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Hello,

I have two classes:
a Vehicle class with a batch of data members.

Then I child/sub class called Car with another set of data members.

I have overloaded the equality (==) operator in Vehicle to check its set of common data members. Then I overload equality (==) in Car to check its data members. I also need some way to execute the Vehicle overload from Car's so I can check the common members as well. What is the best way to do this.

I have it working doing something like this:
if (static_cast<const Vehicle>(*this) == static_cast<const Vehicle>(car))


The problem with this method is that it breaks my ability to go back and make Vehicle abstract since its trying to instantiate Vehicle.

For reference here are the overloads from the two classes:
Vehicle (parent/base):
C#
bool Vehicle::operator ==(const Vehicle& vehicle) const
{
    bool listsMatch = true;
    if (passengerCount == vehicle.passengerCount)
    {
        for (int i = 0; i < passengerCount; ++i)
        {
            if (passengerList[i] != vehicle.passengerList[i])
            {
                listsMatch = false;
            }
        }
    }
    else
    {
        listsMatch = false;
    }
    if ((fuelCapacity == vehicle.fuelCapacity) &&
        (fuelRate == vehicle.fuelRate) &&
        (runningState == vehicle.runningState) &&
        (strcmp(name, vehicle.name) == 0) &&
        (listsMatch))
    {
        return true;
    }
    else
    {
        return false;
    }
}



and child/derived:

C#
bool Car::operator ==(const Car& car) const
{
    if (static_cast<const Vehicle>(*this) == static_cast<const Vehicle>(car))
    {
        if (inGear == car.inGear)
        {
            return true;
        }
        else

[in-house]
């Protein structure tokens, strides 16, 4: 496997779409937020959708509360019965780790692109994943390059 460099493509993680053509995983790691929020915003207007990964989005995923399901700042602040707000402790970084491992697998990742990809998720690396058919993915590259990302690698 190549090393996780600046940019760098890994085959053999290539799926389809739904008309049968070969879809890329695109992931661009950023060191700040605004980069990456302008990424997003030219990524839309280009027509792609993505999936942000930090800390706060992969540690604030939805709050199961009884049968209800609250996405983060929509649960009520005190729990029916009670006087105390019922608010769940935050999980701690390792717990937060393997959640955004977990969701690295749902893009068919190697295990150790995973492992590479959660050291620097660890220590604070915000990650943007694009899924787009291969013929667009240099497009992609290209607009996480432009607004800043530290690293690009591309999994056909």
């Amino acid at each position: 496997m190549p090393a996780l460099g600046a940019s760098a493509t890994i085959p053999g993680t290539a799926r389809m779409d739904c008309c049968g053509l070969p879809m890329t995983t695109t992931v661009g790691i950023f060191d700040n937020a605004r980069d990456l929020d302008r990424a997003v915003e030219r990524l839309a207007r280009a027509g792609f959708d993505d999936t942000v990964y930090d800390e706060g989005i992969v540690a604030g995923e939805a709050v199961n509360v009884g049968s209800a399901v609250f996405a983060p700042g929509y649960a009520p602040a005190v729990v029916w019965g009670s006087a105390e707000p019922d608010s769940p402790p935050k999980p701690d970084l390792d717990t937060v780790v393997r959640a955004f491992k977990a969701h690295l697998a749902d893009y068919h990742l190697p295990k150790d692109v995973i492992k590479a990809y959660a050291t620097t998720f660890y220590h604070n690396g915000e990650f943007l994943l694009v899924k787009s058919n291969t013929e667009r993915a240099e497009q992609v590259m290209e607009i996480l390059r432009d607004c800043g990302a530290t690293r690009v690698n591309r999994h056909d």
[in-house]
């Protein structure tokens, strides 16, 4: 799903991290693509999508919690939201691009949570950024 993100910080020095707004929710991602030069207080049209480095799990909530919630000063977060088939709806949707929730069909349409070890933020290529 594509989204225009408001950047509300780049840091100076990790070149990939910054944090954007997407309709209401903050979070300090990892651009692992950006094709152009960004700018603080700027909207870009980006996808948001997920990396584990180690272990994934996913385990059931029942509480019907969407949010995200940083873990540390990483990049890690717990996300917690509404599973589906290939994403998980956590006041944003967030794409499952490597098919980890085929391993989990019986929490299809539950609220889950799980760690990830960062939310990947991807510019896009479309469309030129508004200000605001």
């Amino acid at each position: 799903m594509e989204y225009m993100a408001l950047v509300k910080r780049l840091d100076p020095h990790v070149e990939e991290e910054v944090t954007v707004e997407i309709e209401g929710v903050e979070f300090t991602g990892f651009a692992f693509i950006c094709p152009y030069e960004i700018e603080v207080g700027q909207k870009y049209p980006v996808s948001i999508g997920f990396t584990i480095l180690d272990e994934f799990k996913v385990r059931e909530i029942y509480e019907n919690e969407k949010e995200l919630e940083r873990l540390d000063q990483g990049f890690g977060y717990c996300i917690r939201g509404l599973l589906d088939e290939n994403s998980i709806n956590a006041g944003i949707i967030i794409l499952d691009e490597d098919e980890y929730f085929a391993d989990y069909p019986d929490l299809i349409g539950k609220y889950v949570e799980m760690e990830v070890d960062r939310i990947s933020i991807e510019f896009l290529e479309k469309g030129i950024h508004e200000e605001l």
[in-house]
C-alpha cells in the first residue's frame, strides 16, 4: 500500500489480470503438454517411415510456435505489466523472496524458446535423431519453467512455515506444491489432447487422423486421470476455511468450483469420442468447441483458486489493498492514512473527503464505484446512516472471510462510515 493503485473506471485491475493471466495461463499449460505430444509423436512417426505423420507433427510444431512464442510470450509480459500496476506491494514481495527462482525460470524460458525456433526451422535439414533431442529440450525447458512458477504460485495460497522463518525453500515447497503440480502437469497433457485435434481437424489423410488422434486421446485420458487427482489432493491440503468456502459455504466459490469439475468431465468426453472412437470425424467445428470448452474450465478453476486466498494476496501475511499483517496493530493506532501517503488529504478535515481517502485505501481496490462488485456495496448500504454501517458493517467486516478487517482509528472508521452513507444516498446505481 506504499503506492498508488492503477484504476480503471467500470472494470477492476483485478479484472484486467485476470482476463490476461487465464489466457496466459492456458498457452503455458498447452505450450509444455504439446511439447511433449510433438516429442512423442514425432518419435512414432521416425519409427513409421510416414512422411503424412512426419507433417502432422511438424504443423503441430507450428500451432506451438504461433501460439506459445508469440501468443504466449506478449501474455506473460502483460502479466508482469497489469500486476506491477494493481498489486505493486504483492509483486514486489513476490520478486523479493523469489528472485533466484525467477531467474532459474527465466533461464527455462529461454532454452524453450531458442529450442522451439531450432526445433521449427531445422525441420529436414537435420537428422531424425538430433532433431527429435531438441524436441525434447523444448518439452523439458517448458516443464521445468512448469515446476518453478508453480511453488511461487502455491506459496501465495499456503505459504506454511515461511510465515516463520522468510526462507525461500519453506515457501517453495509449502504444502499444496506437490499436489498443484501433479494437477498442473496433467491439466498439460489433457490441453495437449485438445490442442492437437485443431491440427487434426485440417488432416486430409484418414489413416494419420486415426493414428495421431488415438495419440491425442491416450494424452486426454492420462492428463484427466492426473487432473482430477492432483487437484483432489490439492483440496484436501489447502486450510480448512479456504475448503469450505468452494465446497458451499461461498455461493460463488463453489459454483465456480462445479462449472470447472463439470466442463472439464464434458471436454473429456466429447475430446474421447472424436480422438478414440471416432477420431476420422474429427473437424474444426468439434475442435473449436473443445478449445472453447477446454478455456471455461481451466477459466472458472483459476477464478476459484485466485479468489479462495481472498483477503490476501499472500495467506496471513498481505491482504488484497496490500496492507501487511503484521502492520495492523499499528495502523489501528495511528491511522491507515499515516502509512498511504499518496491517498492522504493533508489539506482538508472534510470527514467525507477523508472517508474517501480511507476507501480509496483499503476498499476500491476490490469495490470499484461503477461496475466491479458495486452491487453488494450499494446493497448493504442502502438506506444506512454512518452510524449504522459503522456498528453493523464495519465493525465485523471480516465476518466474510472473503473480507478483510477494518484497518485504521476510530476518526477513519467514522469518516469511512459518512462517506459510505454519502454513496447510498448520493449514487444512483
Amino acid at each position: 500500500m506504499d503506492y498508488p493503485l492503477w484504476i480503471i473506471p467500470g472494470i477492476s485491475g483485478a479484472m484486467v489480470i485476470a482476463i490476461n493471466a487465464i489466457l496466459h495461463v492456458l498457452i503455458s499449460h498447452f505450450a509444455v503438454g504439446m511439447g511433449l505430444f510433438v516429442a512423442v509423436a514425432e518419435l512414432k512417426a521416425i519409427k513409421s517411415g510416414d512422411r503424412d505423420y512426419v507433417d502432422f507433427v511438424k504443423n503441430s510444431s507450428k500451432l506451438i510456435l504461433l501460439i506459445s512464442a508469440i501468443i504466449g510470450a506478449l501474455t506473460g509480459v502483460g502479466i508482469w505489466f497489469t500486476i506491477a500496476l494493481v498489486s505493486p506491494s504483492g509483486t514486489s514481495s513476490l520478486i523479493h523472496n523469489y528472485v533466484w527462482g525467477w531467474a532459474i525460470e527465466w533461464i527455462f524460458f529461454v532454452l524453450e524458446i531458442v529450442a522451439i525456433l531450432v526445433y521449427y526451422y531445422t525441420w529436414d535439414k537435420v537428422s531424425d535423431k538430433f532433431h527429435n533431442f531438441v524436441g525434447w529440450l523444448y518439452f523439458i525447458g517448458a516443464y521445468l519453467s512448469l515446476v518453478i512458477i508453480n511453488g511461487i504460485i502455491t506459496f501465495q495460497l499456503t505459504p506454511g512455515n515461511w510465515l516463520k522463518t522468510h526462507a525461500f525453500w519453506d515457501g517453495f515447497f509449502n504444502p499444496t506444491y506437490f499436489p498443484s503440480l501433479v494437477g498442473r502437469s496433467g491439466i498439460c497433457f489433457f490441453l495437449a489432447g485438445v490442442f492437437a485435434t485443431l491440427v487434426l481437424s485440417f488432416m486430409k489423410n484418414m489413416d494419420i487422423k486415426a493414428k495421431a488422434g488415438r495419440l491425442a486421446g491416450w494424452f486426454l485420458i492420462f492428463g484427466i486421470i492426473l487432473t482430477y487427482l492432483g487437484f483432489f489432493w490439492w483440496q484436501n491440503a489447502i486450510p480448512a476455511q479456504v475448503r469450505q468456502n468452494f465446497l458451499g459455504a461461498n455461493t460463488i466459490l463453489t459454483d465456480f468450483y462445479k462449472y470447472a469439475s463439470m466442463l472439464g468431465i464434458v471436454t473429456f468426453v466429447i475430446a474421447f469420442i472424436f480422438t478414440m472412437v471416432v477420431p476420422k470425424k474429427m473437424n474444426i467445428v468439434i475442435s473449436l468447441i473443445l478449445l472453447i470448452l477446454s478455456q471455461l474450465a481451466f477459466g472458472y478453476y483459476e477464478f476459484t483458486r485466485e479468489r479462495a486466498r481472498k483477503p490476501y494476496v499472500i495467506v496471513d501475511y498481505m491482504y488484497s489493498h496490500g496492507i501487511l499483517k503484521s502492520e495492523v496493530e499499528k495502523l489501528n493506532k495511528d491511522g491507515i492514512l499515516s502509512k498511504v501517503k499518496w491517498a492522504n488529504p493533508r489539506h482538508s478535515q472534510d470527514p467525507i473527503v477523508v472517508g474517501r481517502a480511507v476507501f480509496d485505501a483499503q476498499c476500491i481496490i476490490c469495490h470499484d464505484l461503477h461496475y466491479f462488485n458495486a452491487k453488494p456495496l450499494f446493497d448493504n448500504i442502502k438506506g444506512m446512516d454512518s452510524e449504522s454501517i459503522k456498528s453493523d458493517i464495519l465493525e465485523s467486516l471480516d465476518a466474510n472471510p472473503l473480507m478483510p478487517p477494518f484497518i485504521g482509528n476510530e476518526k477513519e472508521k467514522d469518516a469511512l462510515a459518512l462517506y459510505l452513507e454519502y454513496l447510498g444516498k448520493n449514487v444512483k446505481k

{
            return false;
        }
    }
    else
    {
        return false;
    }
}


Thanks
Posted

Operators can be called in the same way as a normal method as well as through their operator. So simply invoke it through its method and specify which parent class you wish it to be called from see below:

bool Car::operator ==(const Car& car) const
{
    if (Vehicle::operator ==(car))
    {
...


Should fix your problem.

Charles Keepax
 
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v2
Charles' answer is the way to go. The reason you're getting the error message is that when you write:

if (static_cast<const Vehicle>(*this) == static_cast<const Vehicle>(car))


you're copying the vehicly bits of a couple of cars into two temporary objects. If you'd compared them by reference this wouldn't have happened:

if( static_cast<const Vehicle&>(*this) == static_cast<const Vehicle&>(car))


Having said that use the syntax Charles' outlined, it's a lot more direct and concise.

Another quick stylistic point is that you're doing a lot of ifs and elses in the derived class comparison. If you remember that an expresion like:

inGear == car.inGear


has a type of bool and a value of true or false you can rewrite the entire lot in one line:

bool Car::operator==( const Car &car ) const
{
    return Vehicle::operator==( car ) && inGear == car.inGear;
}


Cheers,

Ash
 
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